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Name&Password - Chrome deprecate the actual system

Mar 27, 2017 at 08:43 AM

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From today annoucement Google Chrome, starting from June, will block all the requests with user and password in the URL.

From official Developers' site another article

And UI5? Yes, exactly, uses this way to communicate with the Backend.

There is any idea on how to deal this deprecation?

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Andreas Kunz
Mar 28, 2017 at 12:00 PM
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Hi Simone,

we are looking at this.

UI5 does certainly not build such URLs, just like that.

I assume you use an ODataModel with user and password parameters? In this case we feed user and password as separate parameters into the datajs third-party library. This library in turn passes them on as distinct parameters to the browser's XMLHTTPRequest.open(...) method. The URL still contains no user/password. But it's not fully clear what happens then. Tests with today's nightly build of Google Canary indicate that its own XMLHTTPRequest constructs this URL, which leads to the announced failure. So this behavior is not specific to UI5, but applies for any usage of the XHR object (which is more or less the base of the modern web) with its official user/password parameters, which have NOT been deprecated. In this light, the Chrome change looks like a strange/overambitious move that will break many things in the web.

However, for productive scenarios handling plaintext user/password within apps is anyway questionable. I'm not an expert, but that SAML/OAuth authentication where an access token is retrieved from a distinct login page might be better. Nevertheless, we keep an eye on this and might contact Google.

Regards

Andreas

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Hi Andreas,

Thanks for your kind and clear answer.

Yes, we pass user and password as parameters in the OData Model (we are using V2) constructor.

i don't understand your last sentence

However, for productive scenarios handling plaintext user/password within apps is anyway questionable. I'm not an expert, but that SAML/OAuth authentication where an access token is retrieved from a distinct login page might be better. Nevertheless, we keep an eye on this and might contact Google.

Take in mind we are using UI5 integrated into a Angular2 application and we are pretty new into the whole authentication procedure.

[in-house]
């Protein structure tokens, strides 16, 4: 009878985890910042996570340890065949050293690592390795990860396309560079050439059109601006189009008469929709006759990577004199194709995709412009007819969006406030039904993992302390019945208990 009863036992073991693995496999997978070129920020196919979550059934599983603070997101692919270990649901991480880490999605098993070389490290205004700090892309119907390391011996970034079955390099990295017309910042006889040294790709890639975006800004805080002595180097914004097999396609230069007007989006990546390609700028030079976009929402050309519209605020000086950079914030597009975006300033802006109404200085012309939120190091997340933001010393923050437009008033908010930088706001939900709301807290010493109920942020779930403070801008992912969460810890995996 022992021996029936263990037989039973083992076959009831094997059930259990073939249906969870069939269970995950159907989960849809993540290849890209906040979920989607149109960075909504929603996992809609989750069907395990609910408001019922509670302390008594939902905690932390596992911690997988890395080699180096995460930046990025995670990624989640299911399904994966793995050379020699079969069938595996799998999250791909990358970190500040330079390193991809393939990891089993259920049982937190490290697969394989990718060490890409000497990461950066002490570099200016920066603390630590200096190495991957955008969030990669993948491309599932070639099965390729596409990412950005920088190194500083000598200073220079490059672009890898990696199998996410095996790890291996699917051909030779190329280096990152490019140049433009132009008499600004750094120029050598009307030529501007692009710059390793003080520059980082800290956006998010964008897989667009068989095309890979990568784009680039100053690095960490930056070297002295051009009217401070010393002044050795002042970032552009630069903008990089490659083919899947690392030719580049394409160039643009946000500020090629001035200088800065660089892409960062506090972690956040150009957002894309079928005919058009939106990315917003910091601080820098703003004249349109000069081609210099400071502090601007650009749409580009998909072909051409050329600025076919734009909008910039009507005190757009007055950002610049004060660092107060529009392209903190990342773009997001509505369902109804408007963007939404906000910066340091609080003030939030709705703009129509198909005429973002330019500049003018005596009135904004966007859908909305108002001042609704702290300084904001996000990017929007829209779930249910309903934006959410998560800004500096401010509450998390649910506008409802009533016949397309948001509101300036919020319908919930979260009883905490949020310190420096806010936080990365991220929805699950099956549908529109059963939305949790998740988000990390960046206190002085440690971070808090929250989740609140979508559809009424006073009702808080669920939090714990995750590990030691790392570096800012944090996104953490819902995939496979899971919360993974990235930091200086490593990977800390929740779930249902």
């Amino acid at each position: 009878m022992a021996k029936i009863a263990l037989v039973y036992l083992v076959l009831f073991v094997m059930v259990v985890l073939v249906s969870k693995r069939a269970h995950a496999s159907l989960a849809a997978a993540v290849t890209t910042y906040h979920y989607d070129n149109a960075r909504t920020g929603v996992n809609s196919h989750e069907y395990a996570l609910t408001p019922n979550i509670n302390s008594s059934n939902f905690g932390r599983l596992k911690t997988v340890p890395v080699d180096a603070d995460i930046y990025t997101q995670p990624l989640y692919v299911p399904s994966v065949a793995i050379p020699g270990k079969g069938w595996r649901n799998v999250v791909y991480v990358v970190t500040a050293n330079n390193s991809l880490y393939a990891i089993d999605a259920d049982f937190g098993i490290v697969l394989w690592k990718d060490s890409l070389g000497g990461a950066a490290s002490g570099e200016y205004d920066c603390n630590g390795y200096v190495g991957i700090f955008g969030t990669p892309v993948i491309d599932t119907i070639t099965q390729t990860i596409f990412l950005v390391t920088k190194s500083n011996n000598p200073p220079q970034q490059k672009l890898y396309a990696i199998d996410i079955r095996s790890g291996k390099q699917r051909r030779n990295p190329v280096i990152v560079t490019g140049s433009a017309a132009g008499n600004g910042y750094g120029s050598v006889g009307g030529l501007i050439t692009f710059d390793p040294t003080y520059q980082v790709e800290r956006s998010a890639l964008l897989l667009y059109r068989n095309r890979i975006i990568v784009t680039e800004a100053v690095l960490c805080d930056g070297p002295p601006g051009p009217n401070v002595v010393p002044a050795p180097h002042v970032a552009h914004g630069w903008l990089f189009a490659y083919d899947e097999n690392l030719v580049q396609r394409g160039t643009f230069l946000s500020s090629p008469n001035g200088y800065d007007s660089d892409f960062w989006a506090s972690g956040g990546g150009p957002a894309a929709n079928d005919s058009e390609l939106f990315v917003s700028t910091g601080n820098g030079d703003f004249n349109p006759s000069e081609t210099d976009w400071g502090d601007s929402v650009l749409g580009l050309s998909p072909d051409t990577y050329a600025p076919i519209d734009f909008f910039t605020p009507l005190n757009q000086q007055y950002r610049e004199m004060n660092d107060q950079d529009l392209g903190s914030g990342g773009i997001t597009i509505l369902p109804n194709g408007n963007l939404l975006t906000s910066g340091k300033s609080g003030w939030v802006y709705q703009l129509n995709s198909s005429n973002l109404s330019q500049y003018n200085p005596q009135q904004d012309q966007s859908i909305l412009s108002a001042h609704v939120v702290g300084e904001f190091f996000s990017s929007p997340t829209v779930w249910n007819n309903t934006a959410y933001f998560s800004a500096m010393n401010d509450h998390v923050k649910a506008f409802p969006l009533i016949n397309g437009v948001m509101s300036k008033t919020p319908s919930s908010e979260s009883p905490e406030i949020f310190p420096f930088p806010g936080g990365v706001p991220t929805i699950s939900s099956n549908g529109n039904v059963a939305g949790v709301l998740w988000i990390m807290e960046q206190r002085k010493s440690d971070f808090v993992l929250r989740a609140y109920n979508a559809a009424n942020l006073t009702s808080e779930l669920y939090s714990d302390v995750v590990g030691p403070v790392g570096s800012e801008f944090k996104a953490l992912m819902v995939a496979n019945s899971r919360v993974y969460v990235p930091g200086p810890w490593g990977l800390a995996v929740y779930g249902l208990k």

Are you suggesting a different approach? We weren't able to find any other option than passing user and password in our constructor (it's more than possible we missed it!).

Thanks again!

I keep open the question to check any other possible update!

Simone

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what's your runtime? sap server?

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Hi Jun Wu,

No, we have an Angular application on Apache server (Debian Jessy).

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it is not ui5 issue. you have to find a way to secure your app and sso(or whatever) to sap if you want to call odata

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Sorry, but i just partially agree, Jun Wu.

Yes, having user and password in the url call isn't the best thing.

Still, the call works only if the user is under VPN otherwise he cannot access the resource.

Plus we have a reverse proxy to avoid Cross Site problem, so our backend system it's masked and secure (for what security could mean in SoftDev) and work on HTTPS (trusted and secure certificate)

And this is an UI5 problem, since UI5 library allows to connect passing user and password on the constructor method of OData Model.

If the library allows that, how couldn't it be an UI5 problem? :)


i checked the library to see if there is a way to login (some method) to a SAP system and... well, the only moment i found it's the OData Model creation.

Now i'm trying to investigate this approach, but i don't know if and how i could match with UI5.